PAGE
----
Wednesday, 9 March 2011

Women's Day Celebrations - but no Bishops! (or Bhikkhunis)

Yesterday was the centenary of International Women's Day. Each year around the world, International Women's Day (IWD) is celebrated on March 8. Hundreds of events occur not just on this day but throughout March to mark the economic, political and social achievements of women.

Organisations, governments and women's groups worldwide choose different themes each year that reflect global and local gender issues. This year the global theme was "Equal access to education, training and science and technology: Pathway to decent work for women." Last year it was "Equal rights, equal opportunities: Progress for all."

Today 600 Anglicans are officially leaving the Church of England in protest at the decision to ordain women as bishops.

So it's not just Buddhists adhering to medieval traditional Asian cultural norms who deny women's equality.

The "justification" offered by the those leaving the Church of England is that they are convinced the Bible teaches that male headship is what God wills, both in individual families, and in the family of the Church. They point to passages such as 1 Corinthians 11:13 - "The head of every man is Christ, and the head of the woman is man, and the head of Christ is God."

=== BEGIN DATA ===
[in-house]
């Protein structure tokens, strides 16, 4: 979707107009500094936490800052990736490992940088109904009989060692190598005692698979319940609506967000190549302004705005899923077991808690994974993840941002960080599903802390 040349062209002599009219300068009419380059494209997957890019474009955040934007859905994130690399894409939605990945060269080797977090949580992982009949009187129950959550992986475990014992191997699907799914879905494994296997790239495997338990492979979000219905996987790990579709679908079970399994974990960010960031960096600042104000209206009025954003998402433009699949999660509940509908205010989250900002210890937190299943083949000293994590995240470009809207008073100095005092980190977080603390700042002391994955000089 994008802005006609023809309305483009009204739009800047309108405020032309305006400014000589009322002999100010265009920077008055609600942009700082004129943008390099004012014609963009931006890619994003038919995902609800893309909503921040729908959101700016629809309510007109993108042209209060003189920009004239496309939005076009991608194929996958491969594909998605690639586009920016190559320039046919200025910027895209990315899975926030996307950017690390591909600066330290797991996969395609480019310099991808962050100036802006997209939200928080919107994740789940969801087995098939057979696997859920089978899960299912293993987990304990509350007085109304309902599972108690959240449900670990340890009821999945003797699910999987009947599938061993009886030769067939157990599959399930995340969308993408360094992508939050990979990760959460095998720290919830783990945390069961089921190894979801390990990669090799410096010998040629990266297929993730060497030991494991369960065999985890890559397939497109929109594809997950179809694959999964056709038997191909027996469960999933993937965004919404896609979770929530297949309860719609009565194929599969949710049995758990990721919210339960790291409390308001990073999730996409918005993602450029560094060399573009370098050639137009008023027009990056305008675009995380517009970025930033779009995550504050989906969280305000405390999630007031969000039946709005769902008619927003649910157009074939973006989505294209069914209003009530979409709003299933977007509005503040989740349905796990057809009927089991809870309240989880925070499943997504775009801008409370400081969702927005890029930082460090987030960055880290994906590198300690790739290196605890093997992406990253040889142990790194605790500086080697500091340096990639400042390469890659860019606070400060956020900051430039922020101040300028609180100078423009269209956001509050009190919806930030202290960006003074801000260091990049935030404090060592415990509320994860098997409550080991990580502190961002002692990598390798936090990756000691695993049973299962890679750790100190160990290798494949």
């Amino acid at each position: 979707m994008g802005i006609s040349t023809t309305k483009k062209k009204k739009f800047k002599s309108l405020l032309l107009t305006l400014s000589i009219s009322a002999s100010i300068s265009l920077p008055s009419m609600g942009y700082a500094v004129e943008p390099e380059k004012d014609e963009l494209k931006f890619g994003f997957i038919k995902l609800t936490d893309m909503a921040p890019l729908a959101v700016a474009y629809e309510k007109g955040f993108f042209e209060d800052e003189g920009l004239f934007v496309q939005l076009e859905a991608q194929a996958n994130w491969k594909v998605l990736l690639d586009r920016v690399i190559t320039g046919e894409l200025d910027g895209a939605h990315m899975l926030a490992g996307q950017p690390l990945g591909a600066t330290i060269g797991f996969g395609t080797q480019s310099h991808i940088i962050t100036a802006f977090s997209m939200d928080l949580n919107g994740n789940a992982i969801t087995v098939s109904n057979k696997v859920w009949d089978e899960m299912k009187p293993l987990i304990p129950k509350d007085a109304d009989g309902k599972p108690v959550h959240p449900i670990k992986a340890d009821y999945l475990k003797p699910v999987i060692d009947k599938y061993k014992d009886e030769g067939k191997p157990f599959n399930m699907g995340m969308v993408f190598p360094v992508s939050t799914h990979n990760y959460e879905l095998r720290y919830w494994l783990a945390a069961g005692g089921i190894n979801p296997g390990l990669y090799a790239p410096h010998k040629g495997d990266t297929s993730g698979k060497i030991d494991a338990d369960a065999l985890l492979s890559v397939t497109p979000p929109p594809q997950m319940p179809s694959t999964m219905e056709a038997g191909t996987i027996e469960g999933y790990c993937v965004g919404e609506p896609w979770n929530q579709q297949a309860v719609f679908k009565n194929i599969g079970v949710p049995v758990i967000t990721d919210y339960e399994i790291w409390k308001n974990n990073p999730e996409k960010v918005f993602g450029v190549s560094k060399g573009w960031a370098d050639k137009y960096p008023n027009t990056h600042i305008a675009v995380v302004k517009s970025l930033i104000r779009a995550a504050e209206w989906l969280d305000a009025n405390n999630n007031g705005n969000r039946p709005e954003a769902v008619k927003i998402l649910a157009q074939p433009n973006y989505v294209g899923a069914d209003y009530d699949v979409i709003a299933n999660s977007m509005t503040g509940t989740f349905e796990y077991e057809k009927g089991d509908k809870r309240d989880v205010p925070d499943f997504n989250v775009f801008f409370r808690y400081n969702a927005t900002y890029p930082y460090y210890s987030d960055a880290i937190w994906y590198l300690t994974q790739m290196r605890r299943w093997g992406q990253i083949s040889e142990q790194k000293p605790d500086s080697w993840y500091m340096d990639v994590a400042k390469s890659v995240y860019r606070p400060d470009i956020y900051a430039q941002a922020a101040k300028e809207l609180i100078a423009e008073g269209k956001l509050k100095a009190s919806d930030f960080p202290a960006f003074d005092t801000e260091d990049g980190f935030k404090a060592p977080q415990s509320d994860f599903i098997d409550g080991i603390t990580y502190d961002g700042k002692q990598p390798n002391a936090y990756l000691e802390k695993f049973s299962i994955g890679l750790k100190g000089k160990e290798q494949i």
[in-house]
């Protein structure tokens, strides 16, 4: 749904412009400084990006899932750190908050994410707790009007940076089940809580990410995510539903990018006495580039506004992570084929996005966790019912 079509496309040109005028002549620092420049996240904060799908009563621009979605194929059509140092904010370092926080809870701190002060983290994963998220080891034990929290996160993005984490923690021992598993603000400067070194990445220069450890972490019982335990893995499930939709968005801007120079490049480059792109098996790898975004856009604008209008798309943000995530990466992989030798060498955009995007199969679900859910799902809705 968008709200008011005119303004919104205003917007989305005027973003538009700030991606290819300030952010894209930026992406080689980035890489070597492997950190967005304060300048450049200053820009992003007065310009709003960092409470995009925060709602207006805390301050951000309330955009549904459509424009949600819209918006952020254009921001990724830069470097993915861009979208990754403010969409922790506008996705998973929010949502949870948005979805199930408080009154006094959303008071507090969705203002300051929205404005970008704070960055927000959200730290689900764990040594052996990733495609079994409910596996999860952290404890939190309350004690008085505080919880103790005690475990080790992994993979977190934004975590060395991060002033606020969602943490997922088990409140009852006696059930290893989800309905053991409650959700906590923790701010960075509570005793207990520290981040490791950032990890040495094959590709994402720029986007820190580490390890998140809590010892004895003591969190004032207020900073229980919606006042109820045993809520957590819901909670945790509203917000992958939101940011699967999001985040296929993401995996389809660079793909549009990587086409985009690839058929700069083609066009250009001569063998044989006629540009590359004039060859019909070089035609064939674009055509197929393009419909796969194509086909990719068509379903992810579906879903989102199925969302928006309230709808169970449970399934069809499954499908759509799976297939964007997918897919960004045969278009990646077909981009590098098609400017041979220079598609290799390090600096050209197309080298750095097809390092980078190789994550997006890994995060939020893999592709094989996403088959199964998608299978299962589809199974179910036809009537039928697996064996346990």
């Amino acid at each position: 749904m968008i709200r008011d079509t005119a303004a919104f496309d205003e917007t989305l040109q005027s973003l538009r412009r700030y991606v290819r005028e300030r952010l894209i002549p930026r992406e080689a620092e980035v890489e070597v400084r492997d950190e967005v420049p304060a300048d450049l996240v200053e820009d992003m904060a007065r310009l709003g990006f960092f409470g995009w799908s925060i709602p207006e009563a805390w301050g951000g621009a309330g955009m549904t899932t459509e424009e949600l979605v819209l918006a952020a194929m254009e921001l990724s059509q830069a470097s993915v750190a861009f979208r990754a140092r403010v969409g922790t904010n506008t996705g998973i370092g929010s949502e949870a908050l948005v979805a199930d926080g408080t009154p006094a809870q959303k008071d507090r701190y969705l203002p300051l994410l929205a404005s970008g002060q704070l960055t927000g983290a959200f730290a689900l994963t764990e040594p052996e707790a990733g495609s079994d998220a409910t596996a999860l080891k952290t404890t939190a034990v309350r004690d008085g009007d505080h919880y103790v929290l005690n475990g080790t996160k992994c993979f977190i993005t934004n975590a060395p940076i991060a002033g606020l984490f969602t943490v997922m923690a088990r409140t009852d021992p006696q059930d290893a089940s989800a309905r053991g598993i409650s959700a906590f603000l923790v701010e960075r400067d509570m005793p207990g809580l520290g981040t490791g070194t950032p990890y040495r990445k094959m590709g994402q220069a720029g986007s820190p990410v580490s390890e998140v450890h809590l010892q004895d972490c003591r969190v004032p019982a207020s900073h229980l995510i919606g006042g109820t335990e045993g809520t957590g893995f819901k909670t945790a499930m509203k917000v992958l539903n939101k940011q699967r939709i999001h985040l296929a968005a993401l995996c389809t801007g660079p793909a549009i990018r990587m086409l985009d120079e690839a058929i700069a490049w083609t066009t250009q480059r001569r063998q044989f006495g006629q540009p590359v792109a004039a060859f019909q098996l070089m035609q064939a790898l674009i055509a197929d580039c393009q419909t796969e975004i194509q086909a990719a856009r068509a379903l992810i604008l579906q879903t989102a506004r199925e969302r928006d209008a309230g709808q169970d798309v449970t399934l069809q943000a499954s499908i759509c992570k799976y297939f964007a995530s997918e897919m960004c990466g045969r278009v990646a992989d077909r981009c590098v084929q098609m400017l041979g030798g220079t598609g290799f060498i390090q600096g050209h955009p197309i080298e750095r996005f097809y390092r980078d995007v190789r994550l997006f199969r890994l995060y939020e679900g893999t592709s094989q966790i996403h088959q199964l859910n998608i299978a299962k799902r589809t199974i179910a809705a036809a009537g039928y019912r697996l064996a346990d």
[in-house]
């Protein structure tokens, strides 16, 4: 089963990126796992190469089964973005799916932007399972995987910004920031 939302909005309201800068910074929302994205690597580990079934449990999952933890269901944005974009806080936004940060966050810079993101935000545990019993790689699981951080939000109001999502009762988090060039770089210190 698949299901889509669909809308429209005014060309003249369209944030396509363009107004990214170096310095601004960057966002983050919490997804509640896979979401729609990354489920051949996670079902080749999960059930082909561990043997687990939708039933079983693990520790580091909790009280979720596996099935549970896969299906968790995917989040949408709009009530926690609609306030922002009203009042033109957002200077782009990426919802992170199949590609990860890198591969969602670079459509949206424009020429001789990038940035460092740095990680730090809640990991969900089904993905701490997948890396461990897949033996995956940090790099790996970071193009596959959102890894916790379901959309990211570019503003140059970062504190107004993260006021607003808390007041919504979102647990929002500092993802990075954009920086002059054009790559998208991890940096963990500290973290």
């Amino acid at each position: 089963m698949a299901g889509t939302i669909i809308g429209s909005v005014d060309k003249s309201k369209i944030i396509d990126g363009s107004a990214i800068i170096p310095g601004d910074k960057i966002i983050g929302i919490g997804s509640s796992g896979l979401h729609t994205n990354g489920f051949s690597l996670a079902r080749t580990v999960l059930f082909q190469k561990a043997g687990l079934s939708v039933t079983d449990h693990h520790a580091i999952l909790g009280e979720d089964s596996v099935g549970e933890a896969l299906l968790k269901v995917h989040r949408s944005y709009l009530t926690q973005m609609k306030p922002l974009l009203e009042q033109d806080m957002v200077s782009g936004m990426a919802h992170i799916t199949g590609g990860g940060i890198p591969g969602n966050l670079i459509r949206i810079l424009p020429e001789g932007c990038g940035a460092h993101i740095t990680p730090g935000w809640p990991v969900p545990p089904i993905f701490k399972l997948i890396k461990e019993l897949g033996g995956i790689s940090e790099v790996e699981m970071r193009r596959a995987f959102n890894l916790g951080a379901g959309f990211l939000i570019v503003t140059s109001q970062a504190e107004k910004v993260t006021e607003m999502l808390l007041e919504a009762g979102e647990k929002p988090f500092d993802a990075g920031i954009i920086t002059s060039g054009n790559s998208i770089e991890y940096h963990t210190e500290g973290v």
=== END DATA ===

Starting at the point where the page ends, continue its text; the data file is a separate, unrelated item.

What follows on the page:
"For us in Reform we see the Bible teaching so clearly the leadership of men - in a loving way," says the Rev Paul Dawson, the group's media officer.

"We have to say OK, we can live with working alongside women leading local churches though we think it's not ideal. But once you have women in a very public leadership role within the Church then we have to say 'That's gone beyond the line.'"

UN support for the rights of women began with the Organization's founding Charter.  Among the purposes of the UN declared in Article 1 of its Charter is “To achieve international co-operation … in promoting and encouraging respect for human rights and for fundamental freedoms for all without distinction as to race, sex, language, or religion.”

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